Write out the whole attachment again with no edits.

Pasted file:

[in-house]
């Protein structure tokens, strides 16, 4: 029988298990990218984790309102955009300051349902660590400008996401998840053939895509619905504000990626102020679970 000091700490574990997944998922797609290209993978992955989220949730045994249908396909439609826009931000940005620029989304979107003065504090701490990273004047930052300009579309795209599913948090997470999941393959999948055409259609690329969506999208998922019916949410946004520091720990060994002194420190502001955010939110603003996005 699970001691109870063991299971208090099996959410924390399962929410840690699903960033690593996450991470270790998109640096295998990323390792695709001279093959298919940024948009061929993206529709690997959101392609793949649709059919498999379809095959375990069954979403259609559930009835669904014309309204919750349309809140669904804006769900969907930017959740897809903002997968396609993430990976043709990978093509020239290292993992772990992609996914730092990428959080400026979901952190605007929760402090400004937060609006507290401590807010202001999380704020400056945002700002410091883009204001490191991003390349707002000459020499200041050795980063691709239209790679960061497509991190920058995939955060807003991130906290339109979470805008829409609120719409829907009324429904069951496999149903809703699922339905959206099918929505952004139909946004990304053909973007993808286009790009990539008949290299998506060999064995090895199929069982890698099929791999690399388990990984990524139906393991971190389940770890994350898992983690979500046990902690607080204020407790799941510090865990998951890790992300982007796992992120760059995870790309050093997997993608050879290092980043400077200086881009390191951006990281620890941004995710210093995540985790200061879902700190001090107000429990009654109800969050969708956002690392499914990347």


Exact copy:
[in-house]
């Protein structure tokens, strides 16, 4: 029988298990990218984790309102955009300051349902660590400008996401998840053939895509619905504000990626102020679970 000091700490574990997944998922797609290209993978992955989220949730045994249908396909439609826009931000940005620029989304979107003065504090701490990273004047930052300009579309795209599913948090997470999941393959999948055409259609690329969506999208998922019916949410946004520091720990060994002194420190502001955010939110603003996005 699970001691109870063991299971208090099996959410924390399962929410840690699903960033690593996450991470270790998109640096295998990323390792695709001279093959298919940024948009061929993206529709690997959101392609793949649709059919498999379809095959375990069954979403259609559930009835669904014309309204919750349309809140669904804006769900969907930017959740897809903002997968396609993430990976043709990978093509020239290292993992772990992609996914730092990428959080400026979901952190605007929760402090400004937060609006507290401590807010202001999380704020400056945002700002410091883009204001490191991003390349707002000459020499200041050795980063691709239209790679960061497509991190920058995939955060807003991130906290339109979470805008829409609120719409829907009324429904069951496999149903809703699922339905959206099918929505952004139909946004990304053909973007993808286009790009990539008949290299998506060999064995090895199929069982890698099929791999690399388990990984990524139906393991971190389940770890994350898992983690979500046990902690607080204020407790799941510090865990998951890790992300982007796992992120760059995870790309050093997997993608050879290092980043400077200086881009390191951006990281620890941004995710210093995540985790200061879902700190001090107000429990009654109800969050969708956002690392499914990347």